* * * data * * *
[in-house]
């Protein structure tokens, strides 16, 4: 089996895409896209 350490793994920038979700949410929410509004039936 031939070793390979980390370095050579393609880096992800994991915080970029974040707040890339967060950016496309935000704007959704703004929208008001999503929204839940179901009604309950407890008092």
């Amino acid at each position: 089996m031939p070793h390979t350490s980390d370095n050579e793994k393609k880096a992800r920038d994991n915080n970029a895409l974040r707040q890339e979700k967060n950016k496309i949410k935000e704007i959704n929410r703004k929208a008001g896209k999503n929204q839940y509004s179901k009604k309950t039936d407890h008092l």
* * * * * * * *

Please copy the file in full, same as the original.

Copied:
[in-house]
């Protein structure tokens, strides 16, 4: 089996895409896209 350490793994920038979700949410929410509004039936 031939070793390979980390370095050579393609880096992800994991915080970029974040707040890339967060950016496309935000704007959704703004929208008001999503929204839940179901009604309950407890008092």
């Amino acid at each position: 089996m031939p070793h390979t350490s980390d370095n050579e793994k393609k880096a992800r920038d994991n915080n970029a895409l974040r707040q890339e979700k967060n950016k496309i949410k935000e704007i959704n929410r703004k929208a008001g896209k999503n929204q839940y509004s179901k009604k309950t039936d407890h008092l």